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Hypentelium nigricans  (Lesueur, 1817)

Northern hog sucker
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Image of Hypentelium nigricans (Northern hog sucker)
Hypentelium nigricans
Picture by Lyons, J.


United States (contiguous states) country information

Common names: [No common name]
Occurrence: native
Salinity: freshwater
Abundance: common (usually seen) | Ref: Page, L.M. and B.M. Burr, 1991
Importance: | Ref:
Aquaculture: | Ref:
Regulations: | Ref:
Uses: gamefish: yes;
Comments: From Mohawk-Hudson River in New York to Altamaha River in northern Georgia; from Pascagoula River in Mississippi to Comite River in Louisiana. Reported from Mobile Bay drainage, Alabama and Chattahoochee River drainage, Georgia (Ref. 5723); in Ballard Creek outside of Sallisaw, Oklahoma (Charles Perez, pers. comm.).
National Checklist:
Country Information: https://www.cia.gov/cia/publications/factbook/geos/us.html
National Fisheries Authority: https://www.nmfs.gov
Occurrences: Occurrences Point map
Main Ref: Page, L.M. and B.M. Burr, 1991
National Database:

Classification / Names

Actinopterygii (ray-finned fishes) > Cypriniformes (Carps) > Catostomidae (Suckers) > Catostominae
Common names | Synonyms | Catalog of Fishes (gen., sp.) | ITIS | CoL

Main reference

Size / Weight / Age

Max length : 61.0 cm TL male/unsexed; (Ref. 5723); common length : 29.8 cm TL male/unsexed; (Ref. 12193); max. published weight: 480.00 g (Ref. 40637)

Environment

Freshwater; demersal; potamodromous (Ref. 51243)

Climate / Range

Temperate; 46°N - 30°N

Distribution

North America: Great Lakes, Hudson Bay and Mississippi River basins from New York in USA and Ontario in Canada to Minnesota and south to Alabama, Arkansas and Louisiana in USA; from Mohawk-Hudson River to Altamaha River in USA; from Pascagoula River to Comite River in USA.
Countries | FAO areas | Ecosystems | Occurrences | Introductions

Biology     Glossary (e.g. epibenthic)

Inhabits rocky riffles, runs and pools of clear creeks and small rivers. Occasionally found in large rivers and impoundments (Ref. 5723, 10294). Feeds on immature stages of benthic insects and snails (Ref. 10294). It feeds by disturbing the stream bottom with its large snout and sucking up organisms that it dislodges (Ref. 84357).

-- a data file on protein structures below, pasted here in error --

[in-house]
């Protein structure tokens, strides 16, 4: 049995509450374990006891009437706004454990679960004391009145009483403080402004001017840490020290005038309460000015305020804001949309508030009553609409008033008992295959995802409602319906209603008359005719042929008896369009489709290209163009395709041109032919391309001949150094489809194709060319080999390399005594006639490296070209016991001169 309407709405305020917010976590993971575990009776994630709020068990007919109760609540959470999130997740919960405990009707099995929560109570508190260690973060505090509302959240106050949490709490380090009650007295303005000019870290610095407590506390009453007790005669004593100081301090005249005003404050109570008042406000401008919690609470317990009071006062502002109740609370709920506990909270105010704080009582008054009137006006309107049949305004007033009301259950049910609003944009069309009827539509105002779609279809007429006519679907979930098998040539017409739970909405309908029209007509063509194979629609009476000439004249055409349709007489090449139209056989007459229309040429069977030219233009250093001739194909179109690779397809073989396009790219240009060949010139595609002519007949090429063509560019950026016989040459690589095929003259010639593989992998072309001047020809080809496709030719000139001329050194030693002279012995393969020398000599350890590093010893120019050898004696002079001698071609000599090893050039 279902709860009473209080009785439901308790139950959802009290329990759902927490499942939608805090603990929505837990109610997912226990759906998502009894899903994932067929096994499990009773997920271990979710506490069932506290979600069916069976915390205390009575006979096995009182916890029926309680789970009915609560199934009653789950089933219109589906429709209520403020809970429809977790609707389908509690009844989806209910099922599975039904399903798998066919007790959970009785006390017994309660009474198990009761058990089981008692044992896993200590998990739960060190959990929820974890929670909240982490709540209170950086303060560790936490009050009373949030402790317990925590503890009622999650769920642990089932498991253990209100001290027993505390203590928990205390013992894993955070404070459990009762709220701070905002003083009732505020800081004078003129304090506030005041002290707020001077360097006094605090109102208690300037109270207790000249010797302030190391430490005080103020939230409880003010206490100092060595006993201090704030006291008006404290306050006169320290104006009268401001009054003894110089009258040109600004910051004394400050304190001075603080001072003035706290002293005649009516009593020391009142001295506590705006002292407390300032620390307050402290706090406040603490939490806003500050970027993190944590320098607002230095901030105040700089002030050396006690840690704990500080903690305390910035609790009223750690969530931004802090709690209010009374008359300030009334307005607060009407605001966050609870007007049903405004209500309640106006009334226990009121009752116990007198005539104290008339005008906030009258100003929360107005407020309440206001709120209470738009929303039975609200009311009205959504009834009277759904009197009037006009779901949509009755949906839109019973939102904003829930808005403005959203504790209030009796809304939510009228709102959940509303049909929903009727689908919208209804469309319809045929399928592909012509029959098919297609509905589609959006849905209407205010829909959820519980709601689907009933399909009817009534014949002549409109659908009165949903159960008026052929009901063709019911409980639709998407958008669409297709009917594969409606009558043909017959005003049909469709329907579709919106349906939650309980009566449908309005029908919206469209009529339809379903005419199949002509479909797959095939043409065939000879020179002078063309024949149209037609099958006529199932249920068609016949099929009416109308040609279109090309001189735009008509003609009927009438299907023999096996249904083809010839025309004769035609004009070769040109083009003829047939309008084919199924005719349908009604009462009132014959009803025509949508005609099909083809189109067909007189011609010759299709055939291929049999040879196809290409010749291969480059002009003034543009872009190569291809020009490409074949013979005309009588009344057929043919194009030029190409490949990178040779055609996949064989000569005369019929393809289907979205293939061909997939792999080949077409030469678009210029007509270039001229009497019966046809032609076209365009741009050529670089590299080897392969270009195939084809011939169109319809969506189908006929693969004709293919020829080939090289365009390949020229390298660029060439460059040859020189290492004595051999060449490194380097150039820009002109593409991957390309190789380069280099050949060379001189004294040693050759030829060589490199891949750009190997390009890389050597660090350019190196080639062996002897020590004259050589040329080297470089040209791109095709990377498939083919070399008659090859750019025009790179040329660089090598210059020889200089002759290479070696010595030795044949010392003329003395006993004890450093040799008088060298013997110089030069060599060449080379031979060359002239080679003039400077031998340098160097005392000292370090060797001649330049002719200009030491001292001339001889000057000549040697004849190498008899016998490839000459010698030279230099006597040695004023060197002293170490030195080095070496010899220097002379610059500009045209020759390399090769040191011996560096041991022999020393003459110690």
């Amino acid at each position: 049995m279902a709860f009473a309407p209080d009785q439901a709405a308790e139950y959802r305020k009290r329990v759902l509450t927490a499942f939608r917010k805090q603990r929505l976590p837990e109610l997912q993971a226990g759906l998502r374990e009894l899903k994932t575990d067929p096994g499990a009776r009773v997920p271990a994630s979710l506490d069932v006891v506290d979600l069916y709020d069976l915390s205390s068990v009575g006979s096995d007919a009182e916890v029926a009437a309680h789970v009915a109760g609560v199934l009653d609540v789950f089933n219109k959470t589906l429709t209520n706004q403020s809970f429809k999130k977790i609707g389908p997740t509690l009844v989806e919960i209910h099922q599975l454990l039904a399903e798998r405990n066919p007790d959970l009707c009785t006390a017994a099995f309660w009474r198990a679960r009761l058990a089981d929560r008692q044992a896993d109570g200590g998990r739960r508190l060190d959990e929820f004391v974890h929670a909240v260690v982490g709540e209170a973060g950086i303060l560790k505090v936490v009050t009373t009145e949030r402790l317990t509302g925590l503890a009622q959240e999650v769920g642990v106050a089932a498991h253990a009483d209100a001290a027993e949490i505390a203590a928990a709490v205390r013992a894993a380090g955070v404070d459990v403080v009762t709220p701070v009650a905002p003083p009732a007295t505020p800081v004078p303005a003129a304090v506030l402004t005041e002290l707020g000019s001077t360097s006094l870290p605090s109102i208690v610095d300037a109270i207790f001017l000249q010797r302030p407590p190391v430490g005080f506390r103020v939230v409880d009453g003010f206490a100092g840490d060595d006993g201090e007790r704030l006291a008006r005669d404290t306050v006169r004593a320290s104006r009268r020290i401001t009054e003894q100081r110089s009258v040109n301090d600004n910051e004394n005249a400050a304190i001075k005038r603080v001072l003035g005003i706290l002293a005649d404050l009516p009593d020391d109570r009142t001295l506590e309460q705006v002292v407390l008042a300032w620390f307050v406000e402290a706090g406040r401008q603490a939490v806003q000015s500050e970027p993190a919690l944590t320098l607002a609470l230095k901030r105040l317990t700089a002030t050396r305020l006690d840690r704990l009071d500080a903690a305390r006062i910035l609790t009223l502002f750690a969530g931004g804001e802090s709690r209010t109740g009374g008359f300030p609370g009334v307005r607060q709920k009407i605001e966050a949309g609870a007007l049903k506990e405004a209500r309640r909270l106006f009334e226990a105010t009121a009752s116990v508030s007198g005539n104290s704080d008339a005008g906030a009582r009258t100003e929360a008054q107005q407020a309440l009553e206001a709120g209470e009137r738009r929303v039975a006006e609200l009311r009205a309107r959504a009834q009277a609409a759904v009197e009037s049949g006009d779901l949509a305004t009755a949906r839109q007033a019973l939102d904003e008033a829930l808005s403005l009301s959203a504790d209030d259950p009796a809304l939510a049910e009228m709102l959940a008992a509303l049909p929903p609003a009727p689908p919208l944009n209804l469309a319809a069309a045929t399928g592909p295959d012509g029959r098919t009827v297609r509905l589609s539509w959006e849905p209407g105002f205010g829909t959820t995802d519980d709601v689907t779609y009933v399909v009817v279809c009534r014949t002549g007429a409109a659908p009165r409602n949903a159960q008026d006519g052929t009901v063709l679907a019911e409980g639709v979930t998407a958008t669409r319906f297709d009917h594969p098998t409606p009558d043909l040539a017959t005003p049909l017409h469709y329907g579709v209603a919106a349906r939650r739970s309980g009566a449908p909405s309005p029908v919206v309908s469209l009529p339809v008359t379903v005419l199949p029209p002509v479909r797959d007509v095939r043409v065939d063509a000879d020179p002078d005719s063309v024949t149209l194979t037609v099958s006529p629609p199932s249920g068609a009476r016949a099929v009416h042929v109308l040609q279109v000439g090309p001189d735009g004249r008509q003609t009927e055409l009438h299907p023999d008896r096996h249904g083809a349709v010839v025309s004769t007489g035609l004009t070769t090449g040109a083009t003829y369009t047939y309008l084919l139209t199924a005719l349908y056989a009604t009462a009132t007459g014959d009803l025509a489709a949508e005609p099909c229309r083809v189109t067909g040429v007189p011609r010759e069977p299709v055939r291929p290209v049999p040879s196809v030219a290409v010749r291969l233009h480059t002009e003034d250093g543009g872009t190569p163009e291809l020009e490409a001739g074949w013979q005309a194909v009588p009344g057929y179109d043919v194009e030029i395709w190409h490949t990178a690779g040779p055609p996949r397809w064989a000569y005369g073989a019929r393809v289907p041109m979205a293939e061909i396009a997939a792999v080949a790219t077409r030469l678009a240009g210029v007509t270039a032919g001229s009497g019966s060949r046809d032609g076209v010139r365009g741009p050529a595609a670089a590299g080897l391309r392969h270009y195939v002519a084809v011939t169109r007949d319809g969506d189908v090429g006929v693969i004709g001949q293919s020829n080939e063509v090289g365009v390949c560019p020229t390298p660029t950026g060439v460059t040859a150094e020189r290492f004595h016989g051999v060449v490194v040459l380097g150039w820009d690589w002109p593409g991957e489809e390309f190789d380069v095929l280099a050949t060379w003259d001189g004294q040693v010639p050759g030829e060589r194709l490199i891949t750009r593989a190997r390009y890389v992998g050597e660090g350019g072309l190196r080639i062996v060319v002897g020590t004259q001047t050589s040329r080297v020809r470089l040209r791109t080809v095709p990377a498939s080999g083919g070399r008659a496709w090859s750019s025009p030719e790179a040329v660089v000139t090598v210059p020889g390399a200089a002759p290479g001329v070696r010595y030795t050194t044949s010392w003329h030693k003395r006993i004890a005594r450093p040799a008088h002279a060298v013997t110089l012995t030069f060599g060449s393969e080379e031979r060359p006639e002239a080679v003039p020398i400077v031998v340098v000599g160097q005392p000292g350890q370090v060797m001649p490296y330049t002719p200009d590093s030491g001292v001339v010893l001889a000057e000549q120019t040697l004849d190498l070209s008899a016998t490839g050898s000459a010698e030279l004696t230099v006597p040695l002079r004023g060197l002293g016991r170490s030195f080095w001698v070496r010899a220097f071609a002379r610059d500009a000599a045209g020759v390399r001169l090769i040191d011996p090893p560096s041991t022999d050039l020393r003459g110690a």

IUCN Red List Status (Ref. 90363)

Threat to humans

  Harmless



Human uses

More information

Common names
Synonyms
Metabolism
Predators
Ecotoxicology
Reproduction
Maturity
Spawning
Fecundity
Eggs
Egg development
Age/Size
Growth
Length-weight
Length-length
Length-frequencies
Morphometrics
Morphology
Larvae
Larval dynamics
Recruitment
Abundance
References
Aquaculture
Aquaculture profile
Strains
Genetics
Allele frequencies
Heritability
Diseases
Processing
Mass conversion
Collaborators
Pictures
Stamps, Coins
Sounds
Ciguatera
Speed
Swim. type
Gill area
Otoliths
Brains
Vision

Tools

Special reports

Download XML

Internet sources

Estimates of some properties based on models

Phylogenetic diversity index (Ref. 82805)
PD50 = 0.6250 many relatives (e.g. carps) 0.5 - 2.0 few relatives (e.g. lungfishes)

Trophic Level (Ref. 69278)
3.3   ±0.43 se; Based on food items.

Resilience (Ref. 69278)
Low, minimum population doubling time 4.5 - 14 years (Preliminary K or Fecundity.)

Vulnerability (Ref. 59153)
Moderate to high vulnerability (46 of 100)
Price category (Ref. 80766)
Unknown